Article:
Intense scrutiny has never been incidental to life as a public figure, but in our age of disinformation, when facts are fungible and nothing is what it seems, the discourse about celebrities and their work seems to have shifted from criticism to full-on forensics. Taylor Swift, an expert at lodging ciphers into her lyrics and liner notes, has trained her fans to comb her online content for clues about new music. “Thought you were slick, thinking this was your age. It’s not! I caught you!” said a breathless Swiftie on TikTok, still high from the dopamine hit of his discovery: He’d interpreted a photo of Swift taken on her 33rd birthday in December, in which she held up three fingers in each hand, as proof that the rerelease of “Speak Now,” her third record, was imminent; the purple filter she’d applied to the image, the same color as the dress she wore on the 2010 album’s cover, corroborated his suspicion.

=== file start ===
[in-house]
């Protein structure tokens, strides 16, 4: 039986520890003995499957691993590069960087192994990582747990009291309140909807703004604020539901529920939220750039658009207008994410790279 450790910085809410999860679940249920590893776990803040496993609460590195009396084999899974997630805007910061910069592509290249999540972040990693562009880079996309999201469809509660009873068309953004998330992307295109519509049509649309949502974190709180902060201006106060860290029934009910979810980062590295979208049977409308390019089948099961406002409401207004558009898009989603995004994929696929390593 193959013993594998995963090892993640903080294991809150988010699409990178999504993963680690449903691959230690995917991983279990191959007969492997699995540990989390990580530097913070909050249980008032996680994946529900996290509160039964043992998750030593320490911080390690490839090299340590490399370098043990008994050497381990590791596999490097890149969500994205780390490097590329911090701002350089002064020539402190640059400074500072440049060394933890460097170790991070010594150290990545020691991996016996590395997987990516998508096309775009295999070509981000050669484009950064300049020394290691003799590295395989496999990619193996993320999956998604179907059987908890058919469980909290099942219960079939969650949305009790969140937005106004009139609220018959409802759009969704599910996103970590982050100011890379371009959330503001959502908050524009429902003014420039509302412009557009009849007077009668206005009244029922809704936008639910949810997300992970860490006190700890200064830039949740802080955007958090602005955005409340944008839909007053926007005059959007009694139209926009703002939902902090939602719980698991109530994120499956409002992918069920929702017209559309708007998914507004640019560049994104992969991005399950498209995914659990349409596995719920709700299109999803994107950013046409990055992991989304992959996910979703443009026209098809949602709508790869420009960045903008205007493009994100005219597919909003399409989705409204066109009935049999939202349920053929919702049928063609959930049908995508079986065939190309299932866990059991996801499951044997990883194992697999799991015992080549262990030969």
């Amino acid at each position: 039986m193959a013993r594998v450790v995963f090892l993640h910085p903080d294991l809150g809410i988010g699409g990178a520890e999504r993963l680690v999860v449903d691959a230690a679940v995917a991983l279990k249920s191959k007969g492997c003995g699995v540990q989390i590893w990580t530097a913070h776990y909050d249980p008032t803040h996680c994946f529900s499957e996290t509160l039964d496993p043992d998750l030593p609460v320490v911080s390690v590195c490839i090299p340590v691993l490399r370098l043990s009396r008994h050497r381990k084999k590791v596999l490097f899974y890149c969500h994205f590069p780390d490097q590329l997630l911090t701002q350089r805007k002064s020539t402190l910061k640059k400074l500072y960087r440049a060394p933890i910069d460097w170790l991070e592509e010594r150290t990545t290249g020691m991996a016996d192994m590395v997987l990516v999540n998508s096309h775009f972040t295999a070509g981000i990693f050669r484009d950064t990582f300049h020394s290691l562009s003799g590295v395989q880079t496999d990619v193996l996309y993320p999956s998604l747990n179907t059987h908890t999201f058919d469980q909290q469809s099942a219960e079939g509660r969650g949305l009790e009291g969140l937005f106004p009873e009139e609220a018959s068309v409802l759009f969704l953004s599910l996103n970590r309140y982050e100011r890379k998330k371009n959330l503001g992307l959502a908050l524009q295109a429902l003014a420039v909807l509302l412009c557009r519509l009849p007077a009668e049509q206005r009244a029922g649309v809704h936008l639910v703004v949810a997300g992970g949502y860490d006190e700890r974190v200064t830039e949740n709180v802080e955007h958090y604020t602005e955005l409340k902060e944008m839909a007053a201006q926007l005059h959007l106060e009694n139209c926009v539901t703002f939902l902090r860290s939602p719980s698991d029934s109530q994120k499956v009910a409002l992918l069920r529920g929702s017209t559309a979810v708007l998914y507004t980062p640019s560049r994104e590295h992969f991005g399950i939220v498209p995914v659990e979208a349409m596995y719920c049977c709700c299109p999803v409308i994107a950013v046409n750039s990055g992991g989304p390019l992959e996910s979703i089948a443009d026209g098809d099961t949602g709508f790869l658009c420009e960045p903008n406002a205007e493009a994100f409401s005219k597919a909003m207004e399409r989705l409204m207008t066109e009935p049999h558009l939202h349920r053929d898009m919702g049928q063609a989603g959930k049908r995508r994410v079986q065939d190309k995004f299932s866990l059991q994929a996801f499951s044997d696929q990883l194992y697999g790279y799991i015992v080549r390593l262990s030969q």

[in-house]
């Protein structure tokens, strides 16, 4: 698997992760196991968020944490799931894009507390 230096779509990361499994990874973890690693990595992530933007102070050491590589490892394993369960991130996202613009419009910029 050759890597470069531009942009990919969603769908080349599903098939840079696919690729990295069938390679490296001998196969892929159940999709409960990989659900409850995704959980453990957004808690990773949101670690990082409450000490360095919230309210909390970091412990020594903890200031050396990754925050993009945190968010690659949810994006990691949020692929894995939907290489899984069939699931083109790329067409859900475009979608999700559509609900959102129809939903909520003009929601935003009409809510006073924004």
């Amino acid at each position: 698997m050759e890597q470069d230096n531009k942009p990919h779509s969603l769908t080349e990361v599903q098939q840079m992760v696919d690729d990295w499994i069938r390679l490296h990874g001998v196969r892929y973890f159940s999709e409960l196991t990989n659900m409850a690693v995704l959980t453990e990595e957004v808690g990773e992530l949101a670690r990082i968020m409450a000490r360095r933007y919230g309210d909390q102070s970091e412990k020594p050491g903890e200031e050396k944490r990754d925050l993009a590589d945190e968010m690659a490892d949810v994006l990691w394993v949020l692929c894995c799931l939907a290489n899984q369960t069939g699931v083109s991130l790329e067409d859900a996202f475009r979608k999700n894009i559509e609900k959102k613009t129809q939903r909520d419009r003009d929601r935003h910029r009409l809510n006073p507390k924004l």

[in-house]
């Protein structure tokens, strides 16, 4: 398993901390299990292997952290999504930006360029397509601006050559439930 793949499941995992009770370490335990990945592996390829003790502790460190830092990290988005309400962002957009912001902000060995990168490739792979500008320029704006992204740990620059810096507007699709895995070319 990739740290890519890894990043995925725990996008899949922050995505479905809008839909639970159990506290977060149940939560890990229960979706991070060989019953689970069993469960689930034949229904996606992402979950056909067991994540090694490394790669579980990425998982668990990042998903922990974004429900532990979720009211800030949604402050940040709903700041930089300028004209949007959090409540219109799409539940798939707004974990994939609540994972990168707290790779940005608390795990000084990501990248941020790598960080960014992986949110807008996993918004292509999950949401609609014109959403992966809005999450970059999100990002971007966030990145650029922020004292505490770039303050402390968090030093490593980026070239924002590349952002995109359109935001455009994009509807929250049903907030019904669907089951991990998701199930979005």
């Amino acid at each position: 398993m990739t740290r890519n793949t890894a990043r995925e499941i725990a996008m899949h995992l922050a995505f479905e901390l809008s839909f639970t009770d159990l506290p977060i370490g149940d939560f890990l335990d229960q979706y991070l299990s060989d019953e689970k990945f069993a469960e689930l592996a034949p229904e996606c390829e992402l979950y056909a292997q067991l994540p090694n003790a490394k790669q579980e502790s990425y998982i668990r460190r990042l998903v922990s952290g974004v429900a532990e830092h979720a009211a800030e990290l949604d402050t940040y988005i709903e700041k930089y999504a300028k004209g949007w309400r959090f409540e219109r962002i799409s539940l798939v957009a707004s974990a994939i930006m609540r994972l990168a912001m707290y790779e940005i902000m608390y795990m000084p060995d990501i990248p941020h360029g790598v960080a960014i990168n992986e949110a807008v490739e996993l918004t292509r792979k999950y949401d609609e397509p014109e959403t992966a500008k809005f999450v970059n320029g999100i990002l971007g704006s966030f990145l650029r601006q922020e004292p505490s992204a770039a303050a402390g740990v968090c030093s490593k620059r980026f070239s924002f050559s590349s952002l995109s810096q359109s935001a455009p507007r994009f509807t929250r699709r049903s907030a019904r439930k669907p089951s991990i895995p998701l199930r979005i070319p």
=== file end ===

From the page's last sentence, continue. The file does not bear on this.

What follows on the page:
Although Easter eggs — covert messages planted within books, video games, films, TV shows and songs, or on social media — are now part of the cultural fun, steganography began as an early fight for free speech. During the Middle Ages, when governing bodies were known to punish the creators of politically, socially or theologically disruptive literature, so-called heretics sometimes buried notes and phrases in text, or used invisible ink. In 1499, the first edition of “Hypnerotomachia Poliphili,” an unattributed erotic love story published in Venice, included an acrostic made by combining the first letter in each chapter, which, when translated into English, seemed to reveal the author’s identity.